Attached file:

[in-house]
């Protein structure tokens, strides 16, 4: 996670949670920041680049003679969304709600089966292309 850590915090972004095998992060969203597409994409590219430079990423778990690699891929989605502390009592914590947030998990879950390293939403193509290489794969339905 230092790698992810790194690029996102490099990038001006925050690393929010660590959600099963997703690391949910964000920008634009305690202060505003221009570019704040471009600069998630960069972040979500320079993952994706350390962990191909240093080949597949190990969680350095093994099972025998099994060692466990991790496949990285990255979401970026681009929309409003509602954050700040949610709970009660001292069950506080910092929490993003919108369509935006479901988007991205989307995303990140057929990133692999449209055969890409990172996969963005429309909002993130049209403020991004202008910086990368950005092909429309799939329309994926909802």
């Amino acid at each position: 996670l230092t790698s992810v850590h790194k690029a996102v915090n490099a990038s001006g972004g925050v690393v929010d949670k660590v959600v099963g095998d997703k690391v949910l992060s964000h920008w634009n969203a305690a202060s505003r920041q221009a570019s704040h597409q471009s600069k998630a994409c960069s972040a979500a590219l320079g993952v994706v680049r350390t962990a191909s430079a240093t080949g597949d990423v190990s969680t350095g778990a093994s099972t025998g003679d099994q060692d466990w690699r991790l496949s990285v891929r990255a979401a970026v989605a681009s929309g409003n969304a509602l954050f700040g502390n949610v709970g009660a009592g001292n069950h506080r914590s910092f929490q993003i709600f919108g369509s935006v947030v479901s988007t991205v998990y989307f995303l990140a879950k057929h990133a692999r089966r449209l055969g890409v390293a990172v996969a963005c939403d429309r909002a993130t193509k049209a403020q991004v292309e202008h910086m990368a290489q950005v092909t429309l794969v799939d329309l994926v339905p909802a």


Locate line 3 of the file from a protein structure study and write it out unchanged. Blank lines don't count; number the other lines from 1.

């Amino acid at each position: 996670l230092t790698s992810v850590h790194k690029a996102v915090n490099a990038s001006g972004g925050v690393v929010d949670k660590v959600v099963g095998d997703k690391v949910l992060s964000h920008w634009n969203a305690a202060s505003r920041q221009a570019s704040h597409q471009s600069k998630a994409c960069s972040a979500a590219l320079g993952v994706v680049r350390t962990a191909s430079a240093t080949g597949d990423v190990s969680t350095g778990a093994s099972t025998g003679d099994q060692d466990w690699r991790l496949s990285v891929r990255a979401a970026v989605a681009s929309g409003n969304a509602l954050f700040g502390n949610v709970g009660a009592g001292n069950h506080r914590s910092f929490q993003i709600f919108g369509s935006v947030v479901s988007t991205v998990y989307f995303l990140a879950k057929h990133a692999r089966r449209l055969g890409v390293a990172v996969a963005c939403d429309r909002a993130t193509k049209a403020q991004v292309e202008h910086m990368a290489q950005v092909t429309l794969v799939d329309l994926v339905p909802a």